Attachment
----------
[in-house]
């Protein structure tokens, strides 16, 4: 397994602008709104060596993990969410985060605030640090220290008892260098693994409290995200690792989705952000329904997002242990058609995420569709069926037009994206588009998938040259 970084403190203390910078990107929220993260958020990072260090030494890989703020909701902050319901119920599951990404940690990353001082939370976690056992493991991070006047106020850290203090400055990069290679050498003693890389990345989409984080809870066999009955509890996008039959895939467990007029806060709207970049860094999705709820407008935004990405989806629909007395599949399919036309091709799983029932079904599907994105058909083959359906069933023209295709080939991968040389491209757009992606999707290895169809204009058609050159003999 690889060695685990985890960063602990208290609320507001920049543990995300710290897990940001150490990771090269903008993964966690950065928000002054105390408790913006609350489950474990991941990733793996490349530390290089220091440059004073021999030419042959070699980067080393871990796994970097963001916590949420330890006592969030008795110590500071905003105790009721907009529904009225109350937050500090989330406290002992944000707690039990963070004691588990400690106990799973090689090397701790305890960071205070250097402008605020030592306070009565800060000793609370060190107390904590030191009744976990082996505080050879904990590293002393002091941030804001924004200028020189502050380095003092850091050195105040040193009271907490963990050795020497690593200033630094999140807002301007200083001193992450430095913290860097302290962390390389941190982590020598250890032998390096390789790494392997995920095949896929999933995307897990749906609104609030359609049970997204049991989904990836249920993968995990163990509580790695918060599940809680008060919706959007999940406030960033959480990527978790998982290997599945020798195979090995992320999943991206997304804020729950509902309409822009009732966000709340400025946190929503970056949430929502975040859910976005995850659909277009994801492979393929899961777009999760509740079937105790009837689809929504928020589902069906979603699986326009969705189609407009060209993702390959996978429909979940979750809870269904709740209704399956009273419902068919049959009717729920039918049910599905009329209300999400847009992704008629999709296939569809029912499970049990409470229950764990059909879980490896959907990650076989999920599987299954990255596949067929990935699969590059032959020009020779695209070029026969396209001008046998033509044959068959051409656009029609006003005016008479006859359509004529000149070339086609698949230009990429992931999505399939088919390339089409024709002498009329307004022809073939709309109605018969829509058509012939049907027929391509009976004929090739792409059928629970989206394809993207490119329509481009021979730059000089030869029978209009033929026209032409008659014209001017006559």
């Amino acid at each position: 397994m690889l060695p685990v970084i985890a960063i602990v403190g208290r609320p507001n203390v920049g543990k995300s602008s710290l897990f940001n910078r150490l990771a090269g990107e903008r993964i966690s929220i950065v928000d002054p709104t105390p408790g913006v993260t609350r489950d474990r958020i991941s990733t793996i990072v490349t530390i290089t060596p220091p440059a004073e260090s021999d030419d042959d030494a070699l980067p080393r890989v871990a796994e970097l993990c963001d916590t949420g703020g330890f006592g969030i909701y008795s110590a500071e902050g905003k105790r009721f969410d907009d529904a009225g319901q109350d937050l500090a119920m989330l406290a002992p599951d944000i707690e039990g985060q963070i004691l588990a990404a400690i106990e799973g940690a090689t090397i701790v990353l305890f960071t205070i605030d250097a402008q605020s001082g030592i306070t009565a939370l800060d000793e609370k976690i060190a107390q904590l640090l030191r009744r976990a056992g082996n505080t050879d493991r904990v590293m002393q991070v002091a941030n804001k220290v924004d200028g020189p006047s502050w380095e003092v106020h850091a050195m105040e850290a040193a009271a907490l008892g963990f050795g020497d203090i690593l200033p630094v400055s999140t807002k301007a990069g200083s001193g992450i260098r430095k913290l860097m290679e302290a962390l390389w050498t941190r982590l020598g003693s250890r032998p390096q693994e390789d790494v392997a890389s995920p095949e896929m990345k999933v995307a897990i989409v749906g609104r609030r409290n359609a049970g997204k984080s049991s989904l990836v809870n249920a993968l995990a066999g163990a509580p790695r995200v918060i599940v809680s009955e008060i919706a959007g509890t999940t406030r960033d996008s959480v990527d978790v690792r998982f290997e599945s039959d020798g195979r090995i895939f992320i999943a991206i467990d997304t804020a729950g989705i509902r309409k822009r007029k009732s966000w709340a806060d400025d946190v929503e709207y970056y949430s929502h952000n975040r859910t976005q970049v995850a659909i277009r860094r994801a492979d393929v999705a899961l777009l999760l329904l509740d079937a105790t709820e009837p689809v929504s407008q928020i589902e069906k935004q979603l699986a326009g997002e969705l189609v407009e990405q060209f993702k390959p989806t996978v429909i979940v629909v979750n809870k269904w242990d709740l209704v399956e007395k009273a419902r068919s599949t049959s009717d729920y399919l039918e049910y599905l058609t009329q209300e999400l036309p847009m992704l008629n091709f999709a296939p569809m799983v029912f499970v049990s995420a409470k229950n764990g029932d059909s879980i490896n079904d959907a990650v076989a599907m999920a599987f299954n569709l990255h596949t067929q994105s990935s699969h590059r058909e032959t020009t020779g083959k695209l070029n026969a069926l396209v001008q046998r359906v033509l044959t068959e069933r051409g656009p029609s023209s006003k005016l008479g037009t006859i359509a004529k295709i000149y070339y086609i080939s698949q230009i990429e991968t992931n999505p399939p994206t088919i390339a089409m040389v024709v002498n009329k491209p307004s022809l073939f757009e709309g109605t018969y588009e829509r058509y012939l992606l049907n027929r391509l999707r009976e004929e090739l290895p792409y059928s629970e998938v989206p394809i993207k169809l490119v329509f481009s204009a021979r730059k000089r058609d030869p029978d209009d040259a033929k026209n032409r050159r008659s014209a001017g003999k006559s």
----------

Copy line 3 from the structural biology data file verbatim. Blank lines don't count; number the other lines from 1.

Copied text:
């Amino acid at each position: 397994m690889l060695p685990v970084i985890a960063i602990v403190g208290r609320p507001n203390v920049g543990k995300s602008s710290l897990f940001n910078r150490l990771a090269g990107e903008r993964i966690s929220i950065v928000d002054p709104t105390p408790g913006v993260t609350r489950d474990r958020i991941s990733t793996i990072v490349t530390i290089t060596p220091p440059a004073e260090s021999d030419d042959d030494a070699l980067p080393r890989v871990a796994e970097l993990c963001d916590t949420g703020g330890f006592g969030i909701y008795s110590a500071e902050g905003k105790r009721f969410d907009d529904a009225g319901q109350d937050l500090a119920m989330l406290a002992p599951d944000i707690e039990g985060q963070i004691l588990a990404a400690i106990e799973g940690a090689t090397i701790v990353l305890f960071t205070i605030d250097a402008q605020s001082g030592i306070t009565a939370l800060d000793e609370k976690i060190a107390q904590l640090l030191r009744r976990a056992g082996n505080t050879d493991r904990v590293m002393q991070v002091a941030n804001k220290v924004d200028g020189p006047s502050w380095e003092v106020h850091a050195m105040e850290a040193a009271a907490l008892g963990f050795g020497d203090i690593l200033p630094v400055s999140t807002k301007a990069g200083s001193g992450i260098r430095k913290l860097m290679e302290a962390l390389w050498t941190r982590l020598g003693s250890r032998p390096q693994e390789d790494v392997a890389s995920p095949e896929m990345k999933v995307a897990i989409v749906g609104r609030r409290n359609a049970g997204k984080s049991s989904l990836v809870n249920a993968l995990a066999g163990a509580p790695r995200v918060i599940v809680s009955e008060i919706a959007g509890t999940t406030r960033d996008s959480v990527d978790v690792r998982f290997e599945s039959d020798g195979r090995i895939f992320i999943a991206i467990d997304t804020a729950g989705i509902r309409k822009r007029k009732s966000w709340a806060d400025d946190v929503e709207y970056y949430s929502h952000n975040r859910t976005q970049v995850a659909i277009r860094r994801a492979d393929v999705a899961l777009l999760l329904l509740d079937a105790t709820e009837p689809v929504s407008q928020i589902e069906k935004q979603l699986a326009g997002e969705l189609v407009e990405q060209f993702k390959p989806t996978v429909i979940v629909v979750n809870k269904w242990d709740l209704v399956e007395k009273a419902r068919s599949t049959s009717d729920y399919l039918e049910y599905l058609t009329q209300e999400l036309p847009m992704l008629n091709f999709a296939p569809m799983v029912f499970v049990s995420a409470k229950n764990g029932d059909s879980i490896n079904d959907a990650v076989a599907m999920a599987f299954n569709l990255h596949t067929q994105s990935s699969h590059r058909e032959t020009t020779g083959k695209l070029n026969a069926l396209v001008q046998r359906v033509l044959t068959e069933r051409g656009p029609s023209s006003k005016l008479g037009t006859i359509a004529k295709i000149y070339y086609i080939s698949q230009i990429e991968t992931n999505p399939p994206t088919i390339a089409m040389v024709v002498n009329k491209p307004s022809l073939f757009e709309g109605t018969y588009e829509r058509y012939l992606l049907n027929r391509l999707r009976e004929e090739l290895p792409y059928s629970e998938v989206p394809i993207k169809l490119v329509f481009s204009a021979r730059k000089r058609d030869p029978d209009d040259a033929k026209n032409r050159r008659s014209a001017g003999k006559s």